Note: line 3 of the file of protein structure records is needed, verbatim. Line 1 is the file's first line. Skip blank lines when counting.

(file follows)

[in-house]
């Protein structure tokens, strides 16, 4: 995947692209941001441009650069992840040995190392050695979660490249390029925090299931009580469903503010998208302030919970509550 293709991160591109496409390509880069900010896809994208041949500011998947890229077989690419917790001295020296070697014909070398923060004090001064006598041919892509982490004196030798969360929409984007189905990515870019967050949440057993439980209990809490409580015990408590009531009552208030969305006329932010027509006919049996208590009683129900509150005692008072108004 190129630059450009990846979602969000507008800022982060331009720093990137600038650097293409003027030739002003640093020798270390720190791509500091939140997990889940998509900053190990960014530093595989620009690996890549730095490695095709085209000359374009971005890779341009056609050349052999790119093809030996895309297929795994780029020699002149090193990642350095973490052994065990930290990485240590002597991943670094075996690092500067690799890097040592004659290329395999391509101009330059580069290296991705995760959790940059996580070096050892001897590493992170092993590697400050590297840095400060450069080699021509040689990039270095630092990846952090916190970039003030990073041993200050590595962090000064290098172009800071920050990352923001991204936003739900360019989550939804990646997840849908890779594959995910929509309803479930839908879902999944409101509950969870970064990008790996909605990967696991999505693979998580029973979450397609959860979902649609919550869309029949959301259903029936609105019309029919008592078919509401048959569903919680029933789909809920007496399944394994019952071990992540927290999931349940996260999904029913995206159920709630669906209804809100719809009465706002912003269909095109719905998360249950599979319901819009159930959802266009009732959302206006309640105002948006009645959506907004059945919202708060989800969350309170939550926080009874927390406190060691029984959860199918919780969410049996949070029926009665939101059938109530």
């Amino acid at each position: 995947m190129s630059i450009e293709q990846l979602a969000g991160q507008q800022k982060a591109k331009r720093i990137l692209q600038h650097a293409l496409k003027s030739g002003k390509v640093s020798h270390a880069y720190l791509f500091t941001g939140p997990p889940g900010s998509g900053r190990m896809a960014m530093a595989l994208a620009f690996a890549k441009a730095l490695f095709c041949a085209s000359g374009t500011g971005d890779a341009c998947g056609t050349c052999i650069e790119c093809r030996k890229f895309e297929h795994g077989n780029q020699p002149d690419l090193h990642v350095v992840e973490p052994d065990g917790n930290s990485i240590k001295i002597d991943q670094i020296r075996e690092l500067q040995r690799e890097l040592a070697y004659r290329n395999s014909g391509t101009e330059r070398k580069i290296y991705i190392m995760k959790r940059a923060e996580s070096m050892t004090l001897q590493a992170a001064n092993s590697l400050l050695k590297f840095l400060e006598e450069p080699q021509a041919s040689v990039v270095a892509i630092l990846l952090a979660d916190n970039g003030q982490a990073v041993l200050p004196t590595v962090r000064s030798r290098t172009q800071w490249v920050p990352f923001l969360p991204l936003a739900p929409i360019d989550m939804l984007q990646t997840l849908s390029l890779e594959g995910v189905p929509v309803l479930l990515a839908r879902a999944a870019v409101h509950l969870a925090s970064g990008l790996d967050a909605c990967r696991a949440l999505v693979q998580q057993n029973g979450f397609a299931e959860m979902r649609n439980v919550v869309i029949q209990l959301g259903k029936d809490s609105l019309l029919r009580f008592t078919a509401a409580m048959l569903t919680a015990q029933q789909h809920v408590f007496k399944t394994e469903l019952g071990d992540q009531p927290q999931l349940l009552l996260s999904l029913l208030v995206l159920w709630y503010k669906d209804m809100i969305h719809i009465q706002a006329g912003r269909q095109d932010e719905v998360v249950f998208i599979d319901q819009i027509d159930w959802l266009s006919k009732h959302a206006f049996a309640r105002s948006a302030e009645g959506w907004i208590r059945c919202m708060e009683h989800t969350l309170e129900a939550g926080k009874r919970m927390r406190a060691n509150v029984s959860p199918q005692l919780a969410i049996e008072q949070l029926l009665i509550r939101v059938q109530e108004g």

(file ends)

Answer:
């Amino acid at each position: 995947m190129s630059i450009e293709q990846l979602a969000g991160q507008q800022k982060a591109k331009r720093i990137l692209q600038h650097a293409l496409k003027s030739g002003k390509v640093s020798h270390a880069y720190l791509f500091t941001g939140p997990p889940g900010s998509g900053r190990m896809a960014m530093a595989l994208a620009f690996a890549k441009a730095l490695f095709c041949a085209s000359g374009t500011g971005d890779a341009c998947g056609t050349c052999i650069e790119c093809r030996k890229f895309e297929h795994g077989n780029q020699p002149d690419l090193h990642v350095v992840e973490p052994d065990g917790n930290s990485i240590k001295i002597d991943q670094i020296r075996e690092l500067q040995r690799e890097l040592a070697y004659r290329n395999s014909g391509t101009e330059r070398k580069i290296y991705i190392m995760k959790r940059a923060e996580s070096m050892t004090l001897q590493a992170a001064n092993s590697l400050l050695k590297f840095l400060e006598e450069p080699q021509a041919s040689v990039v270095a892509i630092l990846l952090a979660d916190n970039g003030q982490a990073v041993l200050p004196t590595v962090r000064s030798r290098t172009q800071w490249v920050p990352f923001l969360p991204l936003a739900p929409i360019d989550m939804l984007q990646t997840l849908s390029l890779e594959g995910v189905p929509v309803l479930l990515a839908r879902a999944a870019v409101h509950l969870a925090s970064g990008l790996d967050a909605c990967r696991a949440l999505v693979q998580q057993n029973g979450f397609a299931e959860m979902r649609n439980v919550v869309i029949q209990l959301g259903k029936d809490s609105l019309l029919r009580f008592t078919a509401a409580m048959l569903t919680a015990q029933q789909h809920v408590f007496k399944t394994e469903l019952g071990d992540q009531p927290q999931l349940l009552l996260s999904l029913l208030v995206l159920w709630y503010k669906d209804m809100i969305h719809i009465q706002a006329g912003r269909q095109d932010e719905v998360v249950f998208i599979d319901q819009i027509d159930w959802l266009s006919k009732h959302a206006f049996a309640r105002s948006a302030e009645g959506w907004i208590r059945c919202m708060e009683h989800t969350l309170e129900a939550g926080k009874r919970m927390r406190a060691n509150v029984s959860p199918q005692l919780a969410i049996e008072q949070l029926l009665i509550r939101v059938q109530e108004g």